I love this time of year, decorating the house for Christmas, crafting wreaths, decorations and generally playing the festive games of Instagram.
For a fair few years we had an artificial tree, but it never felt quite the same as a real one. I used to love the annual tradition of picking a tree with my dad at the local garden centre. I still maintain I have a knack of picking a good tree, so I’m sure that’s why he took me 😊
When we moved into our current home on 14th December 2015 hubby told me we were to use the artificial tree, which we’d had in the loft for years, and that made sense – the house was draining the bank account and buying a tree wasn’t exactly on his priority list. One day after he left for work, I hired a van and did it all myself. By the time he was home it was decorated and complete. I’ve always been pretty headstrong.
So more recently and with the arrival of the little ones. I’ve found myself picking up the old tradition. Hubby has accepted that only a real tree will do for me. And so heading out all wrapped up to pick up the tree has become a family outing. Plus, I’ve found the perfect stockist to deliver. No more hiring vans - yippee.
The sustainability question has always been a concern for me. Even as a little girl it made me sad seeing the trees cut and to this day I hate to see the browning trees half shoved into a brown bin or abandoned outside a house come mid-January. It’s made me do a bit of research, and luckily, I’m quite happy with my findings.
Christmas trees are grown specifically on farms as any other crop would be. They suck carbon dioxide from the air as they grow and tend to be grown on land which is poor quality and not good enough for other produce. It typically takes 10 years to product a farm where each year you cut your oldest crops, replacing them with seedlings for 10 years.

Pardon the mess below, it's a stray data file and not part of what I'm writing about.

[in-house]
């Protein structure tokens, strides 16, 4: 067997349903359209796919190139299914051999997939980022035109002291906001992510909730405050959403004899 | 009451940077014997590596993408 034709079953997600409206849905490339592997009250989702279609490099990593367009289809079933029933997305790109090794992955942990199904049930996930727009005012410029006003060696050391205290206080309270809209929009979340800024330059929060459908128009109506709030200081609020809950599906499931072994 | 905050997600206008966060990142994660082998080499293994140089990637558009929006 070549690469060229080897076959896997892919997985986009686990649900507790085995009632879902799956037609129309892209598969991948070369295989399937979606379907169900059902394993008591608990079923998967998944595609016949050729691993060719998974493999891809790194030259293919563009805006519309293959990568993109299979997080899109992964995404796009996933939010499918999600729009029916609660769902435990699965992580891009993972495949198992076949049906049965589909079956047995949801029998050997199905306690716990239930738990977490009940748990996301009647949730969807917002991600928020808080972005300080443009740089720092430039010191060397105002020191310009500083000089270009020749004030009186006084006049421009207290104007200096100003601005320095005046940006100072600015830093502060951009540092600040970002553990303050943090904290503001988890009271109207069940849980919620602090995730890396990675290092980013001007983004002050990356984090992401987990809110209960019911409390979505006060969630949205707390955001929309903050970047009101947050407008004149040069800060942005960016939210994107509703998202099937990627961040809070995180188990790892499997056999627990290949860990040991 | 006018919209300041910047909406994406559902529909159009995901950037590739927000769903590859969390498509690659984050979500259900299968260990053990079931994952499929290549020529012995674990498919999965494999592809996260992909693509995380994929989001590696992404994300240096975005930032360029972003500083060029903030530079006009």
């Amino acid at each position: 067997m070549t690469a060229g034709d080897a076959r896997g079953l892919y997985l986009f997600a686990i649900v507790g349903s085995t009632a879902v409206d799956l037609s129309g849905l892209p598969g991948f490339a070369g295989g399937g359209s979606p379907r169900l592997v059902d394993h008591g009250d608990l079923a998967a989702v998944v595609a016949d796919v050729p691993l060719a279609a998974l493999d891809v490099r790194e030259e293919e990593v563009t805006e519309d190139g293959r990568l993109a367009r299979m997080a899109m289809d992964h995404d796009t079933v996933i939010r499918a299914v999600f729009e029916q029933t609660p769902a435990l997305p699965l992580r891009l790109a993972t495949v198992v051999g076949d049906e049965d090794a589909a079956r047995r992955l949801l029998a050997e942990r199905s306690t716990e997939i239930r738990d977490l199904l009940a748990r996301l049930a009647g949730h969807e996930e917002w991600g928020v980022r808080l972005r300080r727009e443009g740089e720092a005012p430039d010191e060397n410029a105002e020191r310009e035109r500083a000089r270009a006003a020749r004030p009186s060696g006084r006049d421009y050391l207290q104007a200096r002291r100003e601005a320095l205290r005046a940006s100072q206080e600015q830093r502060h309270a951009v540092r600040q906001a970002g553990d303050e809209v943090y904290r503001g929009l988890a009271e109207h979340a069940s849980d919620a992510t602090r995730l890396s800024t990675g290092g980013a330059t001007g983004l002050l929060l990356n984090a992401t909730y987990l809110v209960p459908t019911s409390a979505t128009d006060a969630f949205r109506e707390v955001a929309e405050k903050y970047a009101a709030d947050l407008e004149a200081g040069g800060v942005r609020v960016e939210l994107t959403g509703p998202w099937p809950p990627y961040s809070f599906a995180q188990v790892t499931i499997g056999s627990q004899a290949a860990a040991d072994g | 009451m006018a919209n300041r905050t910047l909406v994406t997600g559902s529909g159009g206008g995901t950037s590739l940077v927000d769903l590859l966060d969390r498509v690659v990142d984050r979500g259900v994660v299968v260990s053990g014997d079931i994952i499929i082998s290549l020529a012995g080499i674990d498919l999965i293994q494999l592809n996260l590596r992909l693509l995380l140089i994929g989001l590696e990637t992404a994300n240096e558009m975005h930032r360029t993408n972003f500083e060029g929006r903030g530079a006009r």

Plastic trees are more unkind to the environment in their production, many are made in China, adding to pollution as they are shipped, generally they are not recyclable plastic – so ultimately they will end up in landfill. It’s not really the best option.
So, now that I know I don’t need to feel guilty about my two cut trees. I’ve helped the environment plus, I’ve supported a local family business and local economy.
I met Nicola from Bellasize Christmas Trees last year whilst we worked side by side on a project for another local company, I immediately loved their concept. Bringing the street pop up Christmas tree stalls like in London to our area. It felt festive, nostalgic and added bonus - the guys are a lovely bunch to deal with. They also had great marketing ideas so we instantly bonded in getting creative.
This year Nicola asked if I’d like to help a little with their marketing in return for a tree, and obviously I was delighted to help. We’d have bought our tree from them anyway, so a thank you freebie was a bonus. Actually, it meant that we have two because, well, you have to support local businesses don’t you?!
The main base for Bellasize is up at Gilberdyke, not too far from us. The had a vast selection, with a coffee / hot chocolate stand, hog roads stand, and literally all the trimmings. The kids wrote letters to Santa, posed with the ginormous tree whilst I did the important job of finding the perfectly balanced tree. (Actually, hubby has since likened my choice to me saying “oh you’ve picked a tree like you really then, a little larger round the bottom”).
We were given a baby seedling tree to plant in the garden which was probably my favourite little added extra touch.
Our 7ft tree for the lounge cost £40 which is really excellent value, and the 9ft would have been £50. Both gorgeous trees! Thank you Bellasize x